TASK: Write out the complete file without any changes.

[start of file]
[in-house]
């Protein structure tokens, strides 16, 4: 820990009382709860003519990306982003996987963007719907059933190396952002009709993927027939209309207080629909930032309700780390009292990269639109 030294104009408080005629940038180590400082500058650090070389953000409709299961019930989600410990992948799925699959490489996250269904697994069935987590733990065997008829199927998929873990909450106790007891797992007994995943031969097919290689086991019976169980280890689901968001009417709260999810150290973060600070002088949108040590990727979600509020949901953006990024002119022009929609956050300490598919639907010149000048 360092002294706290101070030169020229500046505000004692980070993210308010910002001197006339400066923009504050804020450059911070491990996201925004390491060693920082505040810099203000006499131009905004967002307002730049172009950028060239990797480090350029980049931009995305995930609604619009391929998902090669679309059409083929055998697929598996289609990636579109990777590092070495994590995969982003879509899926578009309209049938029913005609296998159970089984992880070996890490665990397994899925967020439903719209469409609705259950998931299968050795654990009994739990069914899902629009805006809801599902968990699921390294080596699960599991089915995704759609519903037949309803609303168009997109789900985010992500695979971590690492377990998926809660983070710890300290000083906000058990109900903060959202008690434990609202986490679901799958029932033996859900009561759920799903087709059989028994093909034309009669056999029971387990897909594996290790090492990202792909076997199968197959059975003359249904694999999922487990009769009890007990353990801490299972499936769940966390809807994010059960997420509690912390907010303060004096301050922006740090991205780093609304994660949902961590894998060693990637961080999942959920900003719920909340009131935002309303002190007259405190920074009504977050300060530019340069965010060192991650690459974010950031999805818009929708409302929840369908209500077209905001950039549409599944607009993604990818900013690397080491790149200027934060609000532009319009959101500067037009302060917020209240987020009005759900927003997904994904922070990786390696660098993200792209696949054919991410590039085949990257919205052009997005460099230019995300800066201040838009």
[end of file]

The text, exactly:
[in-house]
């Protein structure tokens, strides 16, 4: 820990009382709860003519990306982003996987963007719907059933190396952002009709993927027939209309207080629909930032309700780390009292990269639109 030294104009408080005629940038180590400082500058650090070389953000409709299961019930989600410990992948799925699959490489996250269904697994069935987590733990065997008829199927998929873990909450106790007891797992007994995943031969097919290689086991019976169980280890689901968001009417709260999810150290973060600070002088949108040590990727979600509020949901953006990024002119022009929609956050300490598919639907010149000048 360092002294706290101070030169020229500046505000004692980070993210308010910002001197006339400066923009504050804020450059911070491990996201925004390491060693920082505040810099203000006499131009905004967002307002730049172009950028060239990797480090350029980049931009995305995930609604619009391929998902090669679309059409083929055998697929598996289609990636579109990777590092070495994590995969982003879509899926578009309209049938029913005609296998159970089984992880070996890490665990397994899925967020439903719209469409609705259950998931299968050795654990009994739990069914899902629009805006809801599902968990699921390294080596699960599991089915995704759609519903037949309803609303168009997109789900985010992500695979971590690492377990998926809660983070710890300290000083906000058990109900903060959202008690434990609202986490679901799958029932033996859900009561759920799903087709059989028994093909034309009669056999029971387990897909594996290790090492990202792909076997199968197959059975003359249904694999999922487990009769009890007990353990801490299972499936769940966390809807994010059960997420509690912390907010303060004096301050922006740090991205780093609304994660949902961590894998060693990637961080999942959920900003719920909340009131935002309303002190007259405190920074009504977050300060530019340069965010060192991650690459974010950031999805818009929708409302929840369908209500077209905001950039549409599944607009993604990818900013690397080491790149200027934060609000532009319009959101500067037009302060917020209240987020009005759900927003997904994904922070990786390696660098993200792209696949054919991410590039085949990257919205052009997005460099230019995300800066201040838009």